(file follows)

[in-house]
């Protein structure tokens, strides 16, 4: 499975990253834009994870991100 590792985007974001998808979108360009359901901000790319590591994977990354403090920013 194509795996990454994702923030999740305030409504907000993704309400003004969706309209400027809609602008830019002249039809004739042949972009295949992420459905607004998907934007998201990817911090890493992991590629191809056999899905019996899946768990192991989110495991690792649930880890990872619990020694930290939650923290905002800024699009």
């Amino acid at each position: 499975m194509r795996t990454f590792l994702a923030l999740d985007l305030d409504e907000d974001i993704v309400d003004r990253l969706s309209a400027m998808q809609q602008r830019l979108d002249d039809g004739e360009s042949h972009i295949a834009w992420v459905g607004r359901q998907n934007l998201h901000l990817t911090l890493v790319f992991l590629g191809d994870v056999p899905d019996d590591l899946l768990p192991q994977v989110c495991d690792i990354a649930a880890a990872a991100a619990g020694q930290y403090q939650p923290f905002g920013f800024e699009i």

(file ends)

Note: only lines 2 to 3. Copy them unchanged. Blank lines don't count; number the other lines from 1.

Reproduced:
């Protein structure tokens, strides 16, 4: 499975990253834009994870991100 590792985007974001998808979108360009359901901000790319590591994977990354403090920013 194509795996990454994702923030999740305030409504907000993704309400003004969706309209400027809609602008830019002249039809004739042949972009295949992420459905607004998907934007998201990817911090890493992991590629191809056999899905019996899946768990192991989110495991690792649930880890990872619990020694930290939650923290905002800024699009």
């Amino acid at each position: 499975m194509r795996t990454f590792l994702a923030l999740d985007l305030d409504e907000d974001i993704v309400d003004r990253l969706s309209a400027m998808q809609q602008r830019l979108d002249d039809g004739e360009s042949h972009i295949a834009w992420v459905g607004r359901q998907n934007l998201h901000l990817t911090l890493v790319f992991l590629g191809d994870v056999p899905d019996d590591l899946l768990p192991q994977v989110c495991d690792i990354a649930a880890a990872a991100a619990g020694q930290y403090q939650p923290f905002g920013f800024e699009i």